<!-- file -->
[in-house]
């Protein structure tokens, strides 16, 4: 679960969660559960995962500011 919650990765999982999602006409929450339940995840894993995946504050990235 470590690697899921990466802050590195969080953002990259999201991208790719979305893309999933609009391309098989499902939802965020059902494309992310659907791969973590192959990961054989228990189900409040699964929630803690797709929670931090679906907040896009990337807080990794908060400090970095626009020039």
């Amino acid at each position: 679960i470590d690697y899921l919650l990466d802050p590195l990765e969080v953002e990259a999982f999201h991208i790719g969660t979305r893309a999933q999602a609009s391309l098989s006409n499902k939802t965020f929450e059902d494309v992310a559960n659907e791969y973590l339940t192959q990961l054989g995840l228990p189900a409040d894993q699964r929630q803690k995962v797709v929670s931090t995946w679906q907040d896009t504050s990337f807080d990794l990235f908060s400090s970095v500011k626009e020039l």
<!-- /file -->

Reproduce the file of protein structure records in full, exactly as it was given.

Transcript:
[in-house]
């Protein structure tokens, strides 16, 4: 679960969660559960995962500011 919650990765999982999602006409929450339940995840894993995946504050990235 470590690697899921990466802050590195969080953002990259999201991208790719979305893309999933609009391309098989499902939802965020059902494309992310659907791969973590192959990961054989228990189900409040699964929630803690797709929670931090679906907040896009990337807080990794908060400090970095626009020039």
């Amino acid at each position: 679960i470590d690697y899921l919650l990466d802050p590195l990765e969080v953002e990259a999982f999201h991208i790719g969660t979305r893309a999933q999602a609009s391309l098989s006409n499902k939802t965020f929450e059902d494309v992310a559960n659907e791969y973590l339940t192959q990961l054989g995840l228990p189900a409040d894993q699964r929630q803690k995962v797709v929670s931090t995946w679906q907040d896009t504050s990337f807080d990794l990235f908060s400090s970095v500011k626009e020039l």